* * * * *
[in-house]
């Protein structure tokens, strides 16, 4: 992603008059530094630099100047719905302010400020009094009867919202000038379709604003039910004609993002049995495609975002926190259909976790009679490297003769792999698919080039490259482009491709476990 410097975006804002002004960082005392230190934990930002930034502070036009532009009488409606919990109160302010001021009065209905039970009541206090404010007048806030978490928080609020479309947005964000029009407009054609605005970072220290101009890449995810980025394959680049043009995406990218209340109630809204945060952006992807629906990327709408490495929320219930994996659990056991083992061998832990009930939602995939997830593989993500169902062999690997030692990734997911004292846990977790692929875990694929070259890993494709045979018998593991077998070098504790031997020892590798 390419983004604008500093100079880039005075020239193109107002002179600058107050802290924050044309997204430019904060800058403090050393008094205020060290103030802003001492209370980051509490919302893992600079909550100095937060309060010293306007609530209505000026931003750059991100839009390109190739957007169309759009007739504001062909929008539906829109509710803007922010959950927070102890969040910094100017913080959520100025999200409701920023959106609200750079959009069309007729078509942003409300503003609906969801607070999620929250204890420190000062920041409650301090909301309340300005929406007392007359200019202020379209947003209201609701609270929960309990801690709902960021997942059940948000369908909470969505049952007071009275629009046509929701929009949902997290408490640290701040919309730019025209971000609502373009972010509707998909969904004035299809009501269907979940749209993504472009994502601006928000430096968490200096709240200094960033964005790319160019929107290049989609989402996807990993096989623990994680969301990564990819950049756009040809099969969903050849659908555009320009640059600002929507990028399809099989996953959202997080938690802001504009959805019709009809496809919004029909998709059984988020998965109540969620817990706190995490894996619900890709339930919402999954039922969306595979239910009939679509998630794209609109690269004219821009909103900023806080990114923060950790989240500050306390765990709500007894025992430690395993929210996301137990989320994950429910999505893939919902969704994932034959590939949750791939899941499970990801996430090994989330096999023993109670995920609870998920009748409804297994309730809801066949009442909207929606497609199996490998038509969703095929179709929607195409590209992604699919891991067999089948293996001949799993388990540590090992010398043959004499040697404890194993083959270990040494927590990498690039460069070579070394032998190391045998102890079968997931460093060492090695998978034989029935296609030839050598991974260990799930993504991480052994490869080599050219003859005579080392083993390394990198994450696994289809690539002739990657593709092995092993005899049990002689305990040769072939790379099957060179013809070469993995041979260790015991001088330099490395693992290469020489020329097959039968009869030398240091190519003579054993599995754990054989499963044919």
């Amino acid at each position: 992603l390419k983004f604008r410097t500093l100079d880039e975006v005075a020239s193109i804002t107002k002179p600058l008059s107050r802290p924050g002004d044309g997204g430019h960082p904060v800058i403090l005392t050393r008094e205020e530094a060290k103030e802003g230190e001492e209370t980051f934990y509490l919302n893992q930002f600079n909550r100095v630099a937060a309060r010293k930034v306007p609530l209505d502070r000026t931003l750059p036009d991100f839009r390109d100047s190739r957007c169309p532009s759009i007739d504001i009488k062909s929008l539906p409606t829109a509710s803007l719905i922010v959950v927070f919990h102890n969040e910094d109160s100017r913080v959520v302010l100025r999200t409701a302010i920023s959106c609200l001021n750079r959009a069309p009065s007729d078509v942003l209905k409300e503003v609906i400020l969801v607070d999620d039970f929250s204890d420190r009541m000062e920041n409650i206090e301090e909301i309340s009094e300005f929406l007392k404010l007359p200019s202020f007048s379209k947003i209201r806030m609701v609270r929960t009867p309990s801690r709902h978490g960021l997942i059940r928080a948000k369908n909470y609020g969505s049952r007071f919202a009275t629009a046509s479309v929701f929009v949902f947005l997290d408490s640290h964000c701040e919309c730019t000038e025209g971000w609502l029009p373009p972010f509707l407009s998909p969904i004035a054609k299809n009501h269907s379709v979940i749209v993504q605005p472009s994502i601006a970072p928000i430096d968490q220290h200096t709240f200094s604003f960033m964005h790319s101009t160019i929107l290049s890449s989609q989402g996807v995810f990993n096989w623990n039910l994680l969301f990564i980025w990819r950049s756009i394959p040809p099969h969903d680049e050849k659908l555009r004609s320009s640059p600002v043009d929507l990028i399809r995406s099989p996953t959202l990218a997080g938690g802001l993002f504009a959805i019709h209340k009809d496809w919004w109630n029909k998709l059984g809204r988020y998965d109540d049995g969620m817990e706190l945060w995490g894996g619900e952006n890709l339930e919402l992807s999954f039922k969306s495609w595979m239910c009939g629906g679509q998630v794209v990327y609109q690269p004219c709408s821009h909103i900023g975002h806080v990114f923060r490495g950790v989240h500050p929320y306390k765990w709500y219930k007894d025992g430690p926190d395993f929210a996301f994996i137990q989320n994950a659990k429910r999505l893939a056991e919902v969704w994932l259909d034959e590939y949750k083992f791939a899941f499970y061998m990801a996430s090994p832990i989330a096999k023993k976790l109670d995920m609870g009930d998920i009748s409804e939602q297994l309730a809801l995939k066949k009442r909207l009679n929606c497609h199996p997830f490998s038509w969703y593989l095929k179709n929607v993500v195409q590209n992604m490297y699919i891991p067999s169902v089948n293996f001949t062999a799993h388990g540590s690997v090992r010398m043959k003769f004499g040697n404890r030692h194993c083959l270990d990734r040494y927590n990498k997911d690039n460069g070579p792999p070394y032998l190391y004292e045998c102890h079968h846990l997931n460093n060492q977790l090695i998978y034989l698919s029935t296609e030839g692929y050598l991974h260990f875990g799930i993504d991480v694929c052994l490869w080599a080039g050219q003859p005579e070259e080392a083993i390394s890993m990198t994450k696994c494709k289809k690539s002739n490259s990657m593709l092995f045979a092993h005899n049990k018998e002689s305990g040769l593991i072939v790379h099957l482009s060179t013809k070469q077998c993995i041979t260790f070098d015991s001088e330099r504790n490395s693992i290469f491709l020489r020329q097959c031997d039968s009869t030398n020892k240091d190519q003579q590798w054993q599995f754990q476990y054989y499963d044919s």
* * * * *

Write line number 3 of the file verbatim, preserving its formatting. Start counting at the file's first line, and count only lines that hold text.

């Amino acid at each position: 992603l390419k983004f604008r410097t500093l100079d880039e975006v005075a020239s193109i804002t107002k002179p600058l008059s107050r802290p924050g002004d044309g997204g430019h960082p904060v800058i403090l005392t050393r008094e205020e530094a060290k103030e802003g230190e001492e209370t980051f934990y509490l919302n893992q930002f600079n909550r100095v630099a937060a309060r010293k930034v306007p609530l209505d502070r000026t931003l750059p036009d991100f839009r390109d100047s190739r957007c169309p532009s759009i007739d504001i009488k062909s929008l539906p409606t829109a509710s803007l719905i922010v959950v927070f919990h102890n969040e910094d109160s100017r913080v959520v302010l100025r999200t409701a302010i920023s959106c609200l001021n750079r959009a069309p009065s007729d078509v942003l209905k409300e503003v609906i400020l969801v607070d999620d039970f929250s204890d420190r009541m000062e920041n409650i206090e301090e909301i309340s009094e300005f929406l007392k404010l007359p200019s202020f007048s379209k947003i209201r806030m609701v609270r929960t009867p309990s801690r709902h978490g960021l997942i059940r928080a948000k369908n909470y609020g969505s049952r007071f919202a009275t629009a046509s479309v929701f929009v949902f947005l997290d408490s640290h964000c701040e919309c730019t000038e025209g971000w609502l029009p373009p972010f509707l407009s998909p969904i004035a054609k299809n009501h269907s379709v979940i749209v993504q605005p472009s994502i601006a970072p928000i430096d968490q220290h200096t709240f200094s604003f960033m964005h790319s101009t160019i929107l290049s890449s989609q989402g996807v995810f990993n096989w623990n039910l994680l969301f990564i980025w990819r950049s756009i394959p040809p099969h969903d680049e050849k659908l555009r004609s320009s640059p600002v043009d929507l990028i399809r995406s099989p996953t959202l990218a997080g938690g802001l993002f504009a959805i019709h209340k009809d496809w919004w109630n029909k998709l059984g809204r988020y998965d109540d049995g969620m817990e706190l945060w995490g894996g619900e952006n890709l339930e919402l992807s999954f039922k969306s495609w595979m239910c009939g629906g679509q998630v794209v990327y609109q690269p004219c709408s821009h909103i900023g975002h806080v990114f923060r490495g950790v989240h500050p929320y306390k765990w709500y219930k007894d025992g430690p926190d395993f929210a996301f994996i137990q989320n994950a659990k429910r999505l893939a056991e919902v969704w994932l259909d034959e590939y949750k083992f791939a899941f499970y061998m990801a996430s090994p832990i989330a096999k023993k976790l109670d995920m609870g009930d998920i009748s409804e939602q297994l309730a809801l995939k066949k009442r909207l009679n929606c497609h199996p997830f490998s038509w969703y593989l095929k179709n929607v993500v195409q590209n992604m490297y699919i891991p067999s169902v089948n293996f001949t062999a799993h388990g540590s690997v090992r010398m043959k003769f004499g040697n404890r030692h194993c083959l270990d990734r040494y927590n990498k997911d690039n460069g070579p792999p070394y032998l190391y004292e045998c102890h079968h846990l997931n460093n060492q977790l090695i998978y034989l698919s029935t296609e030839g692929y050598l991974h260990f875990g799930i993504d991480v694929c052994l490869w080599a080039g050219q003859p005579e070259e080392a083993i390394s890993m990198t994450k696994c494709k289809k690539s002739n490259s990657m593709l092995f045979a092993h005899n049990k018998e002689s305990g040769l593991i072939v790379h099957l482009s060179t013809k070469q077998c993995i041979t260790f070098d015991s001088e330099r504790n490395s693992i290469f491709l020489r020329q097959c031997d039968s009869t030398n020892k240091d190519q003579q590798w054993q599995f754990q476990y054989y499963d044919s």